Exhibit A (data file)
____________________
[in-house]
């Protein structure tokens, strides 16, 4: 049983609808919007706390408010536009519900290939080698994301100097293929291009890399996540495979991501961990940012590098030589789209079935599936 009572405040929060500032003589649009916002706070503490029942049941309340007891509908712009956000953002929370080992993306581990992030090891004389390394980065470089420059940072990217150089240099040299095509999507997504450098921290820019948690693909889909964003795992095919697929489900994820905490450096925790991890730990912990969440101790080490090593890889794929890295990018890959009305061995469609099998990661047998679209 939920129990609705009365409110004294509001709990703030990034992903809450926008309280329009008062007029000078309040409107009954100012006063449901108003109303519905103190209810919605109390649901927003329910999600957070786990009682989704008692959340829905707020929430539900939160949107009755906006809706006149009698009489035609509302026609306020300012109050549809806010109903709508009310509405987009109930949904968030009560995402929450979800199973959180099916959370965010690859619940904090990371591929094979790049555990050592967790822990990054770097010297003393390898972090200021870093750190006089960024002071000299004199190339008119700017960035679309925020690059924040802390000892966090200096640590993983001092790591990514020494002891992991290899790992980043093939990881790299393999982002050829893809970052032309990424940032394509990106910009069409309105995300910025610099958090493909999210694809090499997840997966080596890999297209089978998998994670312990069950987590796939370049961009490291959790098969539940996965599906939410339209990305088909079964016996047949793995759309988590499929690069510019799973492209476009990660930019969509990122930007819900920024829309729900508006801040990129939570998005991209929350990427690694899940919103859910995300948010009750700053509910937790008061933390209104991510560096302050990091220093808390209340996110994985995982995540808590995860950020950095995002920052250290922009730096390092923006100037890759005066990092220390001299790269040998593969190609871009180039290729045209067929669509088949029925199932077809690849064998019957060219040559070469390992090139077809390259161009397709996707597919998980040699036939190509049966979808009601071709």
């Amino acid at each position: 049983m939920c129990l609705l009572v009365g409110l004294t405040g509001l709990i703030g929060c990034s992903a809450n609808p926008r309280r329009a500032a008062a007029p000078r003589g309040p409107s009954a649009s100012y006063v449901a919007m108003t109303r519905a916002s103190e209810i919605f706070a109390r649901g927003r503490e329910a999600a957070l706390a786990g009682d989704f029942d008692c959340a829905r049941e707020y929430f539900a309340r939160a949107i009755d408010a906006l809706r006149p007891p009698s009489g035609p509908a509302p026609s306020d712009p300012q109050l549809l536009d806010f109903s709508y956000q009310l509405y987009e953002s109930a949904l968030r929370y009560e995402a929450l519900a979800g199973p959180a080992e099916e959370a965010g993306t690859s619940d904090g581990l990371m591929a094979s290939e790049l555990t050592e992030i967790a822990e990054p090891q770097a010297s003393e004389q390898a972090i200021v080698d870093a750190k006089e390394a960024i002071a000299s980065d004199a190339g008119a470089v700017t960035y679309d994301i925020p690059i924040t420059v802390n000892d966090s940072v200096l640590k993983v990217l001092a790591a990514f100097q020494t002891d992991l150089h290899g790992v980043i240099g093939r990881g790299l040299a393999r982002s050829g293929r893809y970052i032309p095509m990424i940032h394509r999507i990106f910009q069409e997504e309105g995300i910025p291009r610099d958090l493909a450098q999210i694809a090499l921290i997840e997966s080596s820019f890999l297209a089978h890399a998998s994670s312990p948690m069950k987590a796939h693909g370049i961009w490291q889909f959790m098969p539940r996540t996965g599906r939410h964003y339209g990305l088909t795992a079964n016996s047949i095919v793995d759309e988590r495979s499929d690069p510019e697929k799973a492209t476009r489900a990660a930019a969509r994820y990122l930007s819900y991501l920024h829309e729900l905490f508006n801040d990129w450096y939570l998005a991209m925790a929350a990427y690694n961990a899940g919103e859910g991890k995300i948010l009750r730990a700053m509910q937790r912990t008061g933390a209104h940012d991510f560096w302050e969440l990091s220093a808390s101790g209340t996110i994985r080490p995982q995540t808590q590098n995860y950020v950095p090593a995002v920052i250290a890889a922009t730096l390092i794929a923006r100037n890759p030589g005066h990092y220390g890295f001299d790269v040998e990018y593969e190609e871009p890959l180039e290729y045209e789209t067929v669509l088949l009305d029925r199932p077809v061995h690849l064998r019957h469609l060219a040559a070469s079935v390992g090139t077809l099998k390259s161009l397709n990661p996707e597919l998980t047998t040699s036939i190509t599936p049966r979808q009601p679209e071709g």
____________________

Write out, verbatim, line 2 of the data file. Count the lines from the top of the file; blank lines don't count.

């Protein structure tokens, strides 16, 4: 049983609808919007706390408010536009519900290939080698994301100097293929291009890399996540495979991501961990940012590098030589789209079935599936 009572405040929060500032003589649009916002706070503490029942049941309340007891509908712009956000953002929370080992993306581990992030090891004389390394980065470089420059940072990217150089240099040299095509999507997504450098921290820019948690693909889909964003795992095919697929489900994820905490450096925790991890730990912990969440101790080490090593890889794929890295990018890959009305061995469609099998990661047998679209 939920129990609705009365409110004294509001709990703030990034992903809450926008309280329009008062007029000078309040409107009954100012006063449901108003109303519905103190209810919605109390649901927003329910999600957070786990009682989704008692959340829905707020929430539900939160949107009755906006809706006149009698009489035609509302026609306020300012109050549809806010109903709508009310509405987009109930949904968030009560995402929450979800199973959180099916959370965010690859619940904090990371591929094979790049555990050592967790822990990054770097010297003393390898972090200021870093750190006089960024002071000299004199190339008119700017960035679309925020690059924040802390000892966090200096640590993983001092790591990514020494002891992991290899790992980043093939990881790299393999982002050829893809970052032309990424940032394509990106910009069409309105995300910025610099958090493909999210694809090499997840997966080596890999297209089978998998994670312990069950987590796939370049961009490291959790098969539940996965599906939410339209990305088909079964016996047949793995759309988590499929690069510019799973492209476009990660930019969509990122930007819900920024829309729900508006801040990129939570998005991209929350990427690694899940919103859910995300948010009750700053509910937790008061933390209104991510560096302050990091220093808390209340996110994985995982995540808590995860950020950095995002920052250290922009730096390092923006100037890759005066990092220390001299790269040998593969190609871009180039290729045209067929669509088949029925199932077809690849064998019957060219040559070469390992090139077809390259161009397709996707597919998980040699036939190509049966979808009601071709």